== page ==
5.1.6
INTERACTION OF FERTILIZERS AND GREY LEAF SPOT ON MAIZE YIELDS FOR COMMERCIAL AND SMALL-SCALE FARMERS

P CALDWELL, J WARD, N MILES and M LAING

University of Natal, Scottsville, Pietermaritzburg, South Africa

Background and objectives
The beneficial effects of reducing the incidence and severity of plant pathogen diseases by the manipulation of the supply of inorganic nutrients are widely recognized and well documented in the literature [1]. However, there is a paucity of information on the nutritional effects on the development and severity of grey leaf spot (GLS), caused by the fungus Cercospora zeae-maydis in maize (Zea mays). The objectives of the trial were to investigate the effects of nitrogen and potassium on the rate of disease development, final disease severity and yield, and the economic implications of GLS on maize for the commercial and small-scale farmer.

Materials and methods
The trial was carried out in KwaZulu-Natal, South Africa over two seasons (1996-97 and 1997-98). A randomized complete block design with 12 plots replicated three times was used. Each plot comprised 8 rows, 8 m long-spaced 750 mm apart. Plots were split for sprayed and unsprayed fungicide treatments. Normal weed and pest control practices were followed. Fertilizers were applied annually by hand and disked in prior to planting. Basal nutrients applied to the trial as a whole at planting were phosphorus (P) as double superphosphate, 20% P; sulphur (S) as calcium sulphate, 18% S; and zinc (Zn) as zinc sulphate, 23% Zn; at 105, 50 and 30 kg/ha, respectively. Nitrogen (N) treatments were 0, 60 and 120 kg/ha applied as a split application, with limestone ammonium nitrate (28% N) being the fertilizer source. Potassium (K) as potassium chloride, 50% K was applied at planting at 0, 25, 50 and 150 kg/ha. A high-yielding maize cultivar (RS5206), which is highly susceptible to GLS, was used to ensure GLS infection in the trial.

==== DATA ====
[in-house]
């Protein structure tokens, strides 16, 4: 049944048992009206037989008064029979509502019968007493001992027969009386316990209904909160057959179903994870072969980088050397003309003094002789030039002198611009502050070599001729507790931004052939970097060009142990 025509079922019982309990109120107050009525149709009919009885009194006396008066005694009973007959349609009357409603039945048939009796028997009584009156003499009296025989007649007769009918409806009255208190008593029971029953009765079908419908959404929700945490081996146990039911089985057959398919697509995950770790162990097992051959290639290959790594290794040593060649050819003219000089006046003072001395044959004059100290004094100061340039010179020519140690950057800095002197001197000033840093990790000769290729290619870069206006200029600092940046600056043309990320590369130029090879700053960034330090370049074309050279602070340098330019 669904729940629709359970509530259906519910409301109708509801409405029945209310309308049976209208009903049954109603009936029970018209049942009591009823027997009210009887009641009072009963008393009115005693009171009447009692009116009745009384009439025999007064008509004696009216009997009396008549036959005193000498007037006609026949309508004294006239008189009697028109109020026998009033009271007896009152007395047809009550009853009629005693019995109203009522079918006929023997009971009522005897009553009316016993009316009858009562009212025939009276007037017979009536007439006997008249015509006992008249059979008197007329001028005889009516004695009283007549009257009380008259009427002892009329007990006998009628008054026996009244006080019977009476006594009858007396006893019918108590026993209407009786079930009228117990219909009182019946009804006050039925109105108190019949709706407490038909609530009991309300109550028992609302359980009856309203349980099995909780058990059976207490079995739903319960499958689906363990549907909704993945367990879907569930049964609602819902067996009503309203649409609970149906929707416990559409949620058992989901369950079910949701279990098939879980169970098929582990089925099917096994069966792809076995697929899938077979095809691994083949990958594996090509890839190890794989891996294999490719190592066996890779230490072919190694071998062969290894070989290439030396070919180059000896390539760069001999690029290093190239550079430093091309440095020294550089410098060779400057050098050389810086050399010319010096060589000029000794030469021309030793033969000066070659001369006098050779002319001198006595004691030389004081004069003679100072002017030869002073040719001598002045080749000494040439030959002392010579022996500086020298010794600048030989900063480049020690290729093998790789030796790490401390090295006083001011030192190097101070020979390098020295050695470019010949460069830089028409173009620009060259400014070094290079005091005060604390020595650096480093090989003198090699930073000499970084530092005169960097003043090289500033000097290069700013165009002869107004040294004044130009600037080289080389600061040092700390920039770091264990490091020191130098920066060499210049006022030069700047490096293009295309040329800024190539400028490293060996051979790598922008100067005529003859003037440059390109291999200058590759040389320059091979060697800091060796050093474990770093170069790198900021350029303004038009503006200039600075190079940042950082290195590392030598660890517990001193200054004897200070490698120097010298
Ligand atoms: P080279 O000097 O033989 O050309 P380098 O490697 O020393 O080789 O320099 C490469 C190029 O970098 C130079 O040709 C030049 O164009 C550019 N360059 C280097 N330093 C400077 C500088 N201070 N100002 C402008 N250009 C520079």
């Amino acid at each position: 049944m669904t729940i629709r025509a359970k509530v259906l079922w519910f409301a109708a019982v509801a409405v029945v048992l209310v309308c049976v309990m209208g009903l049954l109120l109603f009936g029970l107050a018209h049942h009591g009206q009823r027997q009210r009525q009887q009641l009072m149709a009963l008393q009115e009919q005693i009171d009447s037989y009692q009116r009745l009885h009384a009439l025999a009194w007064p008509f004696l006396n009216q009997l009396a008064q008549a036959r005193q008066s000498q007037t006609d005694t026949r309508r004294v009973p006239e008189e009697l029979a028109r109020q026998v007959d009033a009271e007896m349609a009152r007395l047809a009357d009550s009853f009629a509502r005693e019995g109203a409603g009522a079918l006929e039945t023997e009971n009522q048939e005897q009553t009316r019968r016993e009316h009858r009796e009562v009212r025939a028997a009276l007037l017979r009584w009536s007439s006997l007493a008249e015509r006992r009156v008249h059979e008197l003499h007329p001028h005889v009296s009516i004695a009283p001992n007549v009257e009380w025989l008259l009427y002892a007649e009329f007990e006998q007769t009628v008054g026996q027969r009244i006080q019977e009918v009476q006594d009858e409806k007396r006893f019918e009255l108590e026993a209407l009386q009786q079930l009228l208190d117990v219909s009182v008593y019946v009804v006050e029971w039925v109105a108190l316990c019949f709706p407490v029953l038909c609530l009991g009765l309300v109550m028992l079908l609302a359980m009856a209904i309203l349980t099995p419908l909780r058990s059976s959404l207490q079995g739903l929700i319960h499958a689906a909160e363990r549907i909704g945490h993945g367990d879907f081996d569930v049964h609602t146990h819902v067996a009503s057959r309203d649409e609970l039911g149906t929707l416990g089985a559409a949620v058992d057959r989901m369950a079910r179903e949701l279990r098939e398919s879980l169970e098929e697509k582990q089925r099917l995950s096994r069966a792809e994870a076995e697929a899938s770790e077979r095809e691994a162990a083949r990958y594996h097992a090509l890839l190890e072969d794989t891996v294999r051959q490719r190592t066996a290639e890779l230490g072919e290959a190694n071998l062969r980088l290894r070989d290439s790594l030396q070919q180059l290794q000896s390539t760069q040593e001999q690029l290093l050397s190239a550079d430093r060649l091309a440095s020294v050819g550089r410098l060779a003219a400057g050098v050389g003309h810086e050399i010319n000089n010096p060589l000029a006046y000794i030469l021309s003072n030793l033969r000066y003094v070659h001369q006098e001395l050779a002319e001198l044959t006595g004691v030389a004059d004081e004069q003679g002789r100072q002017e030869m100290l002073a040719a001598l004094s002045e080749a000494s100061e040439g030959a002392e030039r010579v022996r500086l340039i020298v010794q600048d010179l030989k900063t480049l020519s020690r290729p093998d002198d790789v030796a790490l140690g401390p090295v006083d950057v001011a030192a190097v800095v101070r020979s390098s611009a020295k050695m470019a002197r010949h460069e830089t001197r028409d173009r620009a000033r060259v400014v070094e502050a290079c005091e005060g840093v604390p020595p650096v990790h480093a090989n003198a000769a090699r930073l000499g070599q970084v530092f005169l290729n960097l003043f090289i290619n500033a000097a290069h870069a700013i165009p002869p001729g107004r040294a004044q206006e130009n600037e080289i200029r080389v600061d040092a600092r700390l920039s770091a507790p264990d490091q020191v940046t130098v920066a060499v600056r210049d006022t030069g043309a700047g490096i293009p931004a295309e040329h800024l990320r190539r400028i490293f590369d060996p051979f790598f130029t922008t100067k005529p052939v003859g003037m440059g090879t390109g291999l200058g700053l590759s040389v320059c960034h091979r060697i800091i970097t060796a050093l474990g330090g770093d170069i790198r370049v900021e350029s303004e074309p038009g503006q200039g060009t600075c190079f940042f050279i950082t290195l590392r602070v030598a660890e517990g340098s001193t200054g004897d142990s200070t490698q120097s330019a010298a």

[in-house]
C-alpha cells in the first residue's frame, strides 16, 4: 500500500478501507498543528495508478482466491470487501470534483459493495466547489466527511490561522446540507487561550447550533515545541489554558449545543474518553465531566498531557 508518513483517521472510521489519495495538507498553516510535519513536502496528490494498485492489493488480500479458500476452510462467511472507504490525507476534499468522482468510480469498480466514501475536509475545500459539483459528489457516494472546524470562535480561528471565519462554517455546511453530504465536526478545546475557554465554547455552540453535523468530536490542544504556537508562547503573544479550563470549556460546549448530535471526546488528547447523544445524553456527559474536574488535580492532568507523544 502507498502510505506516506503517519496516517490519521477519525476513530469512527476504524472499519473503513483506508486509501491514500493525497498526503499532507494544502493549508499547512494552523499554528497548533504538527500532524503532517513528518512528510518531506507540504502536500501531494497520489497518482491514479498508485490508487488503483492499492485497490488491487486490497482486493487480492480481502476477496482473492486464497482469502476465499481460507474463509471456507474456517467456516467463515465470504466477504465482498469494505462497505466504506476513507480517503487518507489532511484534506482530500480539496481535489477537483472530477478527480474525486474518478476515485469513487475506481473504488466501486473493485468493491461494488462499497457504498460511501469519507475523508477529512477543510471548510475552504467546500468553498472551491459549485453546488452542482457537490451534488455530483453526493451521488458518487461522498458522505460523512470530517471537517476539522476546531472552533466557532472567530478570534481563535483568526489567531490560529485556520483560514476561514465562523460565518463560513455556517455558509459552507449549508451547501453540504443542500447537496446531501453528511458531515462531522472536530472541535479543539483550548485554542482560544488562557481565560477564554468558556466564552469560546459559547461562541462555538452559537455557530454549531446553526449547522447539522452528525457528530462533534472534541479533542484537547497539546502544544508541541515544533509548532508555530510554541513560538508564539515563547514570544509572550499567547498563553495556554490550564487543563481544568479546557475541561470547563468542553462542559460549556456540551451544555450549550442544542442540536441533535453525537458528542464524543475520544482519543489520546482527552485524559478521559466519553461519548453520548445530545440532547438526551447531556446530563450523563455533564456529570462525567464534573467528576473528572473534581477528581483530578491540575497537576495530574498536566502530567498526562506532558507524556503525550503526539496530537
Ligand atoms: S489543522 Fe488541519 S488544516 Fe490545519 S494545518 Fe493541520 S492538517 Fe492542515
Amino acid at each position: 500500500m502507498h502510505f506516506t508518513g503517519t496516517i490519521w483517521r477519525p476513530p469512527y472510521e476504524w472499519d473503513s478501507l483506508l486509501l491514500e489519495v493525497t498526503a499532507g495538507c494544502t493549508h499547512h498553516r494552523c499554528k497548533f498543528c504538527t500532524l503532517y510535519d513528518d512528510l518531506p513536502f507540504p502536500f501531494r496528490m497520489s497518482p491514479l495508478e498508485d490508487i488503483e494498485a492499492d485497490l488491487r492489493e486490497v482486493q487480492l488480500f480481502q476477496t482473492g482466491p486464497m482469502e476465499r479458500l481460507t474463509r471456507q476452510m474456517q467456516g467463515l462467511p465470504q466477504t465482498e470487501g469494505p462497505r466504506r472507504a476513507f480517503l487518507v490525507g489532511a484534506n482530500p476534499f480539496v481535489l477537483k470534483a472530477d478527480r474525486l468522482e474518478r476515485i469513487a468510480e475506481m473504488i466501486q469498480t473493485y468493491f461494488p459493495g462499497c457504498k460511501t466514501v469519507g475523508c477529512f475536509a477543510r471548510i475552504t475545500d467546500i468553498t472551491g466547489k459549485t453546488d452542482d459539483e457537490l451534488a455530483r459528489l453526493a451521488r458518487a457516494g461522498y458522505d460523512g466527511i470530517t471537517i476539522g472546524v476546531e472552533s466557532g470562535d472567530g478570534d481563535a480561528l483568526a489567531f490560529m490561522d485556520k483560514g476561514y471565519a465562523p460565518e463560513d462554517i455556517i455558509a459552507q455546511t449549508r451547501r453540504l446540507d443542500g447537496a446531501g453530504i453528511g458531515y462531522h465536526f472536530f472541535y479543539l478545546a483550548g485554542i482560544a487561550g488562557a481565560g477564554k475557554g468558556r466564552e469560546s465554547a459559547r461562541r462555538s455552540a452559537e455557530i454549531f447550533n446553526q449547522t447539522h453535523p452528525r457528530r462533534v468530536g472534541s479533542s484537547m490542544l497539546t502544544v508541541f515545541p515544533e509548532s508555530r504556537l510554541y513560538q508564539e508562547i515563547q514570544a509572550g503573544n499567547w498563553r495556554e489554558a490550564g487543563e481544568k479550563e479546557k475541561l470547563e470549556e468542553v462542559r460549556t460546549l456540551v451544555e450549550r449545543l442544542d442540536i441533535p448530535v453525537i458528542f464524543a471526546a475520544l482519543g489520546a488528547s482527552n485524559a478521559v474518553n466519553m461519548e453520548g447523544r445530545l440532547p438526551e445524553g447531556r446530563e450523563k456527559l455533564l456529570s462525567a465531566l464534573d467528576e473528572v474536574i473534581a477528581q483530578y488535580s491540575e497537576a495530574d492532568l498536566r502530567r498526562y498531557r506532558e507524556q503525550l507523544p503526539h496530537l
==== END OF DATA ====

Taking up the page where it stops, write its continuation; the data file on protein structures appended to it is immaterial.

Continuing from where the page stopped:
Results and conclusions
Increases in N and K applications resulted in an earlier appearance of GLS and increased final disease severity levels. In the unsprayed plots, yields in the unfertilized N plots were higher than in the 60 and 120 kg N/ha plots, possibly because of the lower disease severity in these plots, whereas yields in the K-treated plots were highest at the higher K application levels. The differences in yield between the sprayed and unsprayed treatments were greatest in the 150 kg/ha plots, compared to the lower and untreated K plots which could also be accounted for by the greater disease severity at the higher fertilization levels. Profits increased linearly with increased K applications in the sprayed trials. However, in the unsprayed trials there was a limited yield and profit increase at the lower K application levels. These results have far-reaching implications for the small-scale maize farmer who is encouraged to fertilize for maximum yields but often does not have the financial resources or technical skills required to apply costly fungicide treatments for the control of increased GLS at higher fertilizer applications [2].

References
1. Huber DM, 1980. Plant Disease 5, 381-406.
2. Ward JMJ, Darroch MAG, Laing MD et al., 1997. South African Journal of Plant and Soil 14, 43-48.